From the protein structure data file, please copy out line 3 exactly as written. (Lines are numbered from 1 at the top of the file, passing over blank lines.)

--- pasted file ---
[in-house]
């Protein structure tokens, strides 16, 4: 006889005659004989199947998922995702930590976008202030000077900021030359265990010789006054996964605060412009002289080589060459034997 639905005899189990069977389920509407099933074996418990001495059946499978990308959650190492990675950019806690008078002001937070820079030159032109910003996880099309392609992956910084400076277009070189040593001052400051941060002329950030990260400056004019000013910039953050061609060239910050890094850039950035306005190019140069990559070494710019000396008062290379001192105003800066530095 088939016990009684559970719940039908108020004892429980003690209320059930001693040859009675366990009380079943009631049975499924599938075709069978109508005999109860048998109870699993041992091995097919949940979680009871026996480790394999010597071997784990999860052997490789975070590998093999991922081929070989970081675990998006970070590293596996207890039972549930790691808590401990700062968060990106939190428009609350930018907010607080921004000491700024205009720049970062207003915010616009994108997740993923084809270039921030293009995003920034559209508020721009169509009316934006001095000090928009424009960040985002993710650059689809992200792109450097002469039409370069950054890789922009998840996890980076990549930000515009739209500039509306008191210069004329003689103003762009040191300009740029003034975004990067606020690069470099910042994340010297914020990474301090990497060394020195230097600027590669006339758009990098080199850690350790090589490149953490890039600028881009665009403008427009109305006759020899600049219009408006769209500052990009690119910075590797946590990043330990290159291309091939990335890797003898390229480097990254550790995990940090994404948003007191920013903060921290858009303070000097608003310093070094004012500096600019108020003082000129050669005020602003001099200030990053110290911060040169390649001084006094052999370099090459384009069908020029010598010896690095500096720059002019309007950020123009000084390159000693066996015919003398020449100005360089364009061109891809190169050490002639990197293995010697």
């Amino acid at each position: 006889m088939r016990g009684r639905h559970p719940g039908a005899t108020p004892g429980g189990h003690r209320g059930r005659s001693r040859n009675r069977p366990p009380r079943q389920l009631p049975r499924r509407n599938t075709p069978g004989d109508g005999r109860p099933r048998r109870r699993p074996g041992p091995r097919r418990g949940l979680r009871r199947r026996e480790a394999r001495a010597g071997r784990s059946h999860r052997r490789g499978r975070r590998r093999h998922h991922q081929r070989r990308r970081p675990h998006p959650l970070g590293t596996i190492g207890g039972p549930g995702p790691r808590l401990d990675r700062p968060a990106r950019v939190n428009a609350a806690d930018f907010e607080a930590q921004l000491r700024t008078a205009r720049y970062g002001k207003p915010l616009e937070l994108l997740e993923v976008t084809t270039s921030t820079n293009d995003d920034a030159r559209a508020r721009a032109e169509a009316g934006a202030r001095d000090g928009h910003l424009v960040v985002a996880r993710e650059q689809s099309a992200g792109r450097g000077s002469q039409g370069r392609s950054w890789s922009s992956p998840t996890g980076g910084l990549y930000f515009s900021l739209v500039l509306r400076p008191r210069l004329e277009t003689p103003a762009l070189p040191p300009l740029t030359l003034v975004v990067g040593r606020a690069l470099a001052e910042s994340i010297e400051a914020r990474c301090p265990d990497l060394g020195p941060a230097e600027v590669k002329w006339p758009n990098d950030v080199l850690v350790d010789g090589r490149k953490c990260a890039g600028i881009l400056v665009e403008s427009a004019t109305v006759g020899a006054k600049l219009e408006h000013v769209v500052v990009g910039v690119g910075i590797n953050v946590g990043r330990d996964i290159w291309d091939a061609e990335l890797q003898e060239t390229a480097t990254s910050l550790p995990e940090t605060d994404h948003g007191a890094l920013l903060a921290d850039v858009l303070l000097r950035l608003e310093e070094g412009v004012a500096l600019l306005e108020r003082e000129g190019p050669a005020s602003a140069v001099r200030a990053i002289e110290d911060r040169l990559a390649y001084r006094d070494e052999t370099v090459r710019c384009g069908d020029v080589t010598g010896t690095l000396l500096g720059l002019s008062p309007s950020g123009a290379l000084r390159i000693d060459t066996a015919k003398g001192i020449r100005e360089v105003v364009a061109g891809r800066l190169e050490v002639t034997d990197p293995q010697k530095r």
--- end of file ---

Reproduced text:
């Amino acid at each position: 006889m088939r016990g009684r639905h559970p719940g039908a005899t108020p004892g429980g189990h003690r209320g059930r005659s001693r040859n009675r069977p366990p009380r079943q389920l009631p049975r499924r509407n599938t075709p069978g004989d109508g005999r109860p099933r048998r109870r699993p074996g041992p091995r097919r418990g949940l979680r009871r199947r026996e480790a394999r001495a010597g071997r784990s059946h999860r052997r490789g499978r975070r590998r093999h998922h991922q081929r070989r990308r970081p675990h998006p959650l970070g590293t596996i190492g207890g039972p549930g995702p790691r808590l401990d990675r700062p968060a990106r950019v939190n428009a609350a806690d930018f907010e607080a930590q921004l000491r700024t008078a205009r720049y970062g002001k207003p915010l616009e937070l994108l997740e993923v976008t084809t270039s921030t820079n293009d995003d920034a030159r559209a508020r721009a032109e169509a009316g934006a202030r001095d000090g928009h910003l424009v960040v985002a996880r993710e650059q689809s099309a992200g792109r450097g000077s002469q039409g370069r392609s950054w890789s922009s992956p998840t996890g980076g910084l990549y930000f515009s900021l739209v500039l509306r400076p008191r210069l004329e277009t003689p103003a762009l070189p040191p300009l740029t030359l003034v975004v990067g040593r606020a690069l470099a001052e910042s994340i010297e400051a914020r990474c301090p265990d990497l060394g020195p941060a230097e600027v590669k002329w006339p758009n990098d950030v080199l850690v350790d010789g090589r490149k953490c990260a890039g600028i881009l400056v665009e403008s427009a004019t109305v006759g020899a006054k600049l219009e408006h000013v769209v500052v990009g910039v690119g910075i590797n953050v946590g990043r330990d996964i290159w291309d091939a061609e990335l890797q003898e060239t390229a480097t990254s910050l550790p995990e940090t605060d994404h948003g007191a890094l920013l903060a921290d850039v858009l303070l000097r950035l608003e310093e070094g412009v004012a500096l600019l306005e108020r003082e000129g190019p050669a005020s602003a140069v001099r200030a990053i002289e110290d911060r040169l990559a390649y001084r006094d070494e052999t370099v090459r710019c384009g069908d020029v080589t010598g010896t690095l000396l500096g720059l002019s008062p309007s950020g123009a290379l000084r390159i000693d060459t066996a015919k003398g001192i020449r100005e360089v105003v364009a061109g891809r800066l190169e050490v002639t034997d990197p293995q010697k530095r």